However, Section 2675 provides, in relevant part, that:

[A]n action shall not be instituted upon a claim against the United States for money damages for injury... caused by the negligent or wrongful act or omission of any employee of the Government while acting within the scope of his office or employment, unless the claimant shall have first presented the claim to the appropriate Federal agency and his claim shall have been finally denied by the agency in writing and sent by certified or registered mail.

28 U.S.C. § 2675(a). The failure to allege presentation is fatal to a plaintiff's complaint. See, e.g., United States v. Kubrick , 444 U.S. 111, 113 (1979) (action brought against the United States under the FTCA must be dismissed if a plaintiff has failed to file a timely administrative claim with the appropriate federal agency); accord Gonzalez-Bernal v. United States , 907 F.2d 246, 248 (1st Cir. 1990) (same).

III. Motion for Appointment of Counsel

The Court has considered whether the appointment of pro bono counsel is warranted at this time. Under 28 U.S.C. § 1915(e)(1), the court "may request an attorney to represent any person unable to afford counsel." 28 U.S.C. § 1915(e)(1). However, a civil plaintiff lacks a constitutional right to free counsel. DesRosiers v. Moran , 949 F.2d 15, 23 (1st Cir. 1991).

The Court has considered the requisite factors in determining whether this case warrants appointment of counsel, and finds that it does not. The Court will not appoint counsel to assist plaintiff is investigating any potential claims. The Court must balance the merits of his claim with the expenditure of scarce pro bono resources. On the balance, use of such resources is not justifiable. Thus, the motion for appointment of counsel is denied.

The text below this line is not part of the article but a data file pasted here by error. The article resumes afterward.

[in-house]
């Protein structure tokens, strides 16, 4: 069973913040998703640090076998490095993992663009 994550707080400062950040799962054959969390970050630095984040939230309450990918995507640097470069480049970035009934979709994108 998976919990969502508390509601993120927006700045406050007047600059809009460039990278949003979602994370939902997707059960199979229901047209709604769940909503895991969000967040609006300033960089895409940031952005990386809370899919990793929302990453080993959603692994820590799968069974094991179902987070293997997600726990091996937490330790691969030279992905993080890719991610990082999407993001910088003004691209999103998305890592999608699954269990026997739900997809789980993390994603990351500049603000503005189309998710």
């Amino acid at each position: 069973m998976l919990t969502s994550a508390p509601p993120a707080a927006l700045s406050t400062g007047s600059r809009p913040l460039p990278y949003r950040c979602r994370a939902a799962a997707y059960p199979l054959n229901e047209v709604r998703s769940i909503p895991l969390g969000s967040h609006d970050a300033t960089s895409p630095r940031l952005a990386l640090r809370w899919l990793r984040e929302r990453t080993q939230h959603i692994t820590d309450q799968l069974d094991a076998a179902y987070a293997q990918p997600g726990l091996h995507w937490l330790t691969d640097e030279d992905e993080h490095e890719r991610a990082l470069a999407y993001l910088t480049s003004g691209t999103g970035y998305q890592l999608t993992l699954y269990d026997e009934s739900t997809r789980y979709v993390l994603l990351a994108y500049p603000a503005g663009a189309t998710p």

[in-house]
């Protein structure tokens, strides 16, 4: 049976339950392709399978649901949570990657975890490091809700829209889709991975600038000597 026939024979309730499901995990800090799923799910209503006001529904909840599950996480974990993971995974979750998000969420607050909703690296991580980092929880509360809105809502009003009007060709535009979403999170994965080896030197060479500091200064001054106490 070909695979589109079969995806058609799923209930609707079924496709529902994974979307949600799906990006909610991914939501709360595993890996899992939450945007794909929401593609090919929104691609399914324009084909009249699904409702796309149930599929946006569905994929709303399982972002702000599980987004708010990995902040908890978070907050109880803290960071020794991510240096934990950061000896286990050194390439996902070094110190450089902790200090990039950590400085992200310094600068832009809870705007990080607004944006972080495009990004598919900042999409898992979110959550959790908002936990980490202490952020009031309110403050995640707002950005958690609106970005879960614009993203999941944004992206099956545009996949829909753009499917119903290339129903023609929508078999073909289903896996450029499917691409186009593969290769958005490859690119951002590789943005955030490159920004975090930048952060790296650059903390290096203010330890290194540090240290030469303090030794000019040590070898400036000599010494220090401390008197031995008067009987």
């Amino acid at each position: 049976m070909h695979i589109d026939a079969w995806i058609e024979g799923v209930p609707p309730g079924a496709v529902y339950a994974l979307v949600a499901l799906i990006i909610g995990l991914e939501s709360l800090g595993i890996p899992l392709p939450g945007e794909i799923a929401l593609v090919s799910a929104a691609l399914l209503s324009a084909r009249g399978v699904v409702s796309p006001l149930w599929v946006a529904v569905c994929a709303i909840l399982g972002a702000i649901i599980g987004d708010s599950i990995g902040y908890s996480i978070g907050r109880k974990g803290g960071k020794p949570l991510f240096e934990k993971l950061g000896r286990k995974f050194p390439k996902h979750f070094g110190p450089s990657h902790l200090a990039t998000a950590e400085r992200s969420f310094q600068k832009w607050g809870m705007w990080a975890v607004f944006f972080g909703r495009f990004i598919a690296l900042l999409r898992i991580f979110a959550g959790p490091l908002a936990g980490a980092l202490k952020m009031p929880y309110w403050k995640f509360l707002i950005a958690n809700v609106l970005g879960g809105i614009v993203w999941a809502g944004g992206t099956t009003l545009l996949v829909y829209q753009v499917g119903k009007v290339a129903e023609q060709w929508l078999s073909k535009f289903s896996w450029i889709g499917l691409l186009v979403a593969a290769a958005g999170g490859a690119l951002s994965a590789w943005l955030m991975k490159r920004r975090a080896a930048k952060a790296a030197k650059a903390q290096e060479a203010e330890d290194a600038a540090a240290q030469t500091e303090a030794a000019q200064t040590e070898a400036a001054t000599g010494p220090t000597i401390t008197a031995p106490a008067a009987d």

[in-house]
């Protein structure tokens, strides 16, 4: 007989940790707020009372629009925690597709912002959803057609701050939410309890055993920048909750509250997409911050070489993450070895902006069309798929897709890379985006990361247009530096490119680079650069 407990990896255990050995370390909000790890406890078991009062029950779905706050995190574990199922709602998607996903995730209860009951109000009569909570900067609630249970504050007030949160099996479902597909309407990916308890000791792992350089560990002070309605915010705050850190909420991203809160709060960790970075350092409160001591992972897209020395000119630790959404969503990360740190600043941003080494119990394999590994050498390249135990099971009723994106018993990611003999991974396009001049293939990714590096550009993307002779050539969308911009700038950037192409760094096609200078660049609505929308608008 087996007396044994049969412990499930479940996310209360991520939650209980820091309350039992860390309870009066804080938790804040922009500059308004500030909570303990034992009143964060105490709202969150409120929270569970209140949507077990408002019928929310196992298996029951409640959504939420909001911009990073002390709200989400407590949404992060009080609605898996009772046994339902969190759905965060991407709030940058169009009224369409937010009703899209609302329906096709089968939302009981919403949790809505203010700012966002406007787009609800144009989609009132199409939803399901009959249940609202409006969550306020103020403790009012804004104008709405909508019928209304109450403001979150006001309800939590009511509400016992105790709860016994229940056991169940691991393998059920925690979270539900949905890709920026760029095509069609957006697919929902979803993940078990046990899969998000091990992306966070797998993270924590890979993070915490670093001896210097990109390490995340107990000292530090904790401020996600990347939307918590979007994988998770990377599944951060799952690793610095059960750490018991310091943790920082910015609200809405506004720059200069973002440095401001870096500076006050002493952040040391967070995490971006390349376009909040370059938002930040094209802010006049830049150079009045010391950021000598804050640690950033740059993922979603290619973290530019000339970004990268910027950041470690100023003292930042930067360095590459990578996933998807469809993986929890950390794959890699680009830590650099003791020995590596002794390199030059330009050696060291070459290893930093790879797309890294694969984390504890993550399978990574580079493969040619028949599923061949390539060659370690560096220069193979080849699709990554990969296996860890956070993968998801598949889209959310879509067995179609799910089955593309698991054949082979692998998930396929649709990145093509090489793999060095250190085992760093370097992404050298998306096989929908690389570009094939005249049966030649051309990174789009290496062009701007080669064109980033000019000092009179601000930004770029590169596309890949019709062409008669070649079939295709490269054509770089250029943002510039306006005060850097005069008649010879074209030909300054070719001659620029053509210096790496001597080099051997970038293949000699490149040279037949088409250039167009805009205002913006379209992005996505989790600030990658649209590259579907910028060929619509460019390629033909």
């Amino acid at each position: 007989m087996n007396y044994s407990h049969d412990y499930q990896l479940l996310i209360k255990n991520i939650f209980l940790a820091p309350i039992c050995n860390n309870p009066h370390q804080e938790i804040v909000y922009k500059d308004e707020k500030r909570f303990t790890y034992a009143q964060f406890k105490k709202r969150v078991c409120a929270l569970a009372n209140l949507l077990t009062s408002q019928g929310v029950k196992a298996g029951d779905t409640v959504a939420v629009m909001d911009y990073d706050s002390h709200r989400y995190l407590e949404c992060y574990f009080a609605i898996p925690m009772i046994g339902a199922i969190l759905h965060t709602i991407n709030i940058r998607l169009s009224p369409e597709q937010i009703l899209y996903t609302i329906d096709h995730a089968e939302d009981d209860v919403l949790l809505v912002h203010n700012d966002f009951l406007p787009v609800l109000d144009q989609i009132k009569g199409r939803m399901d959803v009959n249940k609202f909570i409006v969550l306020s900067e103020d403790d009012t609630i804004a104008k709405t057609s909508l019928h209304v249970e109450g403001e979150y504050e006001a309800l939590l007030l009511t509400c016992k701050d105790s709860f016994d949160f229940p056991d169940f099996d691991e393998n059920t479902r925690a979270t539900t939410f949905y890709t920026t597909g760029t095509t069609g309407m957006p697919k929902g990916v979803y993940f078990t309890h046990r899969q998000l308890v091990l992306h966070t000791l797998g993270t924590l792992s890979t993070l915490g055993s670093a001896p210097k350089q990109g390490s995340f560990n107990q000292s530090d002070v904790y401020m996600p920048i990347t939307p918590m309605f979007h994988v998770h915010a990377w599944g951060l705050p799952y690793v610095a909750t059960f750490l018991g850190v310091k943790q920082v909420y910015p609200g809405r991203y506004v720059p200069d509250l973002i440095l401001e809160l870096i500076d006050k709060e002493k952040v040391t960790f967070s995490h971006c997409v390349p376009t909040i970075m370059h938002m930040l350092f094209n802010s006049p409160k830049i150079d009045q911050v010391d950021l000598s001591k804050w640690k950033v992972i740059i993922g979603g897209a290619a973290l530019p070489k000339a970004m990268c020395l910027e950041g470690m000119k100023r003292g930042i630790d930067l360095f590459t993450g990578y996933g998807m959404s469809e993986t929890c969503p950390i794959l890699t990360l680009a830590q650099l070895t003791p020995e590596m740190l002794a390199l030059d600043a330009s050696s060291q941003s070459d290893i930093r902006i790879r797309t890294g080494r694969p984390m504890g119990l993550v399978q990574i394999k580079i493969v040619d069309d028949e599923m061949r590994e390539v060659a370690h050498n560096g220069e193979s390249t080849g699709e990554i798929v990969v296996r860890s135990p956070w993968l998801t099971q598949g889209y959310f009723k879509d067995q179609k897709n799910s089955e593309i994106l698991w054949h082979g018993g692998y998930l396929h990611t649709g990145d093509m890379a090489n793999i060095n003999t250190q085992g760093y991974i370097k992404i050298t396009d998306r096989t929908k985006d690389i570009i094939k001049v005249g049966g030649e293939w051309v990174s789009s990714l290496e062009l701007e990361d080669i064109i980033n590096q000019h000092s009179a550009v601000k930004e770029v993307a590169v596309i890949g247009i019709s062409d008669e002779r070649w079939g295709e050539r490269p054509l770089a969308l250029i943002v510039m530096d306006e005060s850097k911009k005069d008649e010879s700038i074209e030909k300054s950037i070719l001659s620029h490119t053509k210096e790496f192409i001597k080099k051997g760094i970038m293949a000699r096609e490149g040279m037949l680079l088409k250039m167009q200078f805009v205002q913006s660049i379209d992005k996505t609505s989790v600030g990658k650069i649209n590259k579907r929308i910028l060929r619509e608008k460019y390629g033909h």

IV. Motions for Injunctive Relief

To obtain the extraordinary remedy of a preliminary injunction, a movant must show that: (1) he is likely to succeed on the merits; (2) he is likely to suffer irreparable harm in the absence of preliminary relief; (3) the balance of equities tips in his favor; and (4) an injunction is in the public interest. Voice of The Arab World v. MDTV Med. News Now, Inc. , 645 F.3d 26, 32 (1st Cir. 2011); Merrill Lynch, Pierce, Fenner & Smith, Inc. v. Bishop , 839 F.Supp. 68, 70 (D. Mass. 1993) (extending four part preliminary injunction test to temporary restraining orders). To warrant the more extraordinary relief of a temporary restraining order, plaintiff must demonstrate that his injury of loss is "immediate and irreparable." Fed.R.Civ.P. 65(b). "The sine qua non of this four-part inquiry is likelihood of success on the merits: if the moving party cannot demonstrate that he is likely to succeed in his quest, the remaining factors become matters of idle curiosity." New Comm Wireless Servs., Inc. v. SprintCom, Inc. , 287 F.3d 1, 9 (1st Cir. 2002).

Here, the Court has concluded that it lacks subject matter jurisdiction and that the complaint fails to state a claim upon which relief may be granted. The Court finds that Newell has not shown a likelihood of success on the merits of his claims against the Defendant. Thus, the Court denies Newell's motions for temporary restraining order and for preliminary injunction.

ORDER

Based on the foregoing, it is hereby Ordered that:

1. Plaintiff's Application to Proceed Without Prepayment of Fees is ALLOWED.
2. Plaintiff's Motions for Temporary Restraining Order and Preliminary Injunction are DENIED.
3. Plaintiff's Motion for Appointment of Counsel is DENIED.
4. This action is dismissed pursuant to Rule 12(h)(3) for lack of subject matter jurisdiction and pursuant to 28 U.S.C. § 1915(e)(2) for failure to state a claim upon which relief may be granted.

SO ORDERED.